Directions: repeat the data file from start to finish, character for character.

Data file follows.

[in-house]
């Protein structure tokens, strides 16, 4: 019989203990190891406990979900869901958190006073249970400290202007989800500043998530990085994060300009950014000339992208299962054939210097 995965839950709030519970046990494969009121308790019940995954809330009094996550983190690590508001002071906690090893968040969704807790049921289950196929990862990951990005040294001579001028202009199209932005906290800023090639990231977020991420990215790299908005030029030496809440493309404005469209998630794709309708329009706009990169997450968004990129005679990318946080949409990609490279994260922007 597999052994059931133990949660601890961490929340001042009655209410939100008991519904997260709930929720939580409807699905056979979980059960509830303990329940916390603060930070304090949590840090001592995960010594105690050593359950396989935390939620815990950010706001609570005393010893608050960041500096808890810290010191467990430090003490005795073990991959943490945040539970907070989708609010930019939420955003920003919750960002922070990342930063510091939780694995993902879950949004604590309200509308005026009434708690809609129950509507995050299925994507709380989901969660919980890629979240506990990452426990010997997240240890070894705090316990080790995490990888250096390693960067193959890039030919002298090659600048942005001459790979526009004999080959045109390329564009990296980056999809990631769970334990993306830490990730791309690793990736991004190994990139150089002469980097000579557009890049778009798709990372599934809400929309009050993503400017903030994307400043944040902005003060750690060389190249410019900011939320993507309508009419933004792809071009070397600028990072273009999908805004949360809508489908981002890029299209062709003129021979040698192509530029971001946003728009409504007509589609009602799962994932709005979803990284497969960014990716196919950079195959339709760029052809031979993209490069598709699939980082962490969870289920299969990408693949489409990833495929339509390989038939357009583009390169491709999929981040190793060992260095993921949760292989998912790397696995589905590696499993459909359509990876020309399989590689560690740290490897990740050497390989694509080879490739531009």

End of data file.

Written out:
[in-house]
């Protein structure tokens, strides 16, 4: 019989203990190891406990979900869901958190006073249970400290202007989800500043998530990085994060300009950014000339992208299962054939210097 995965839950709030519970046990494969009121308790019940995954809330009094996550983190690590508001002071906690090893968040969704807790049921289950196929990862990951990005040294001579001028202009199209932005906290800023090639990231977020991420990215790299908005030029030496809440493309404005469209998630794709309708329009706009990169997450968004990129005679990318946080949409990609490279994260922007 597999052994059931133990949660601890961490929340001042009655209410939100008991519904997260709930929720939580409807699905056979979980059960509830303990329940916390603060930070304090949590840090001592995960010594105690050593359950396989935390939620815990950010706001609570005393010893608050960041500096808890810290010191467990430090003490005795073990991959943490945040539970907070989708609010930019939420955003920003919750960002922070990342930063510091939780694995993902879950949004604590309200509308005026009434708690809609129950509507995050299925994507709380989901969660919980890629979240506990990452426990010997997240240890070894705090316990080790995490990888250096390693960067193959890039030919002298090659600048942005001459790979526009004999080959045109390329564009990296980056999809990631769970334990993306830490990730791309690793990736991004190994990139150089002469980097000579557009890049778009798709990372599934809400929309009050993503400017903030994307400043944040902005003060750690060389190249410019900011939320993507309508009419933004792809071009070397600028990072273009999908805004949360809508489908981002890029299209062709003129021979040698192509530029971001946003728009409504007509589609009602799962994932709005979803990284497969960014990716196919950079195959339709760029052809031979993209490069598709699939980082962490969870289920299969990408693949489409990833495929339509390989038939357009583009390169491709999929981040190793060992260095993921949760292989998912790397696995589905590696499993459909359509990876020309399989590689560690740290490897990740050497390989694509080879490739531009």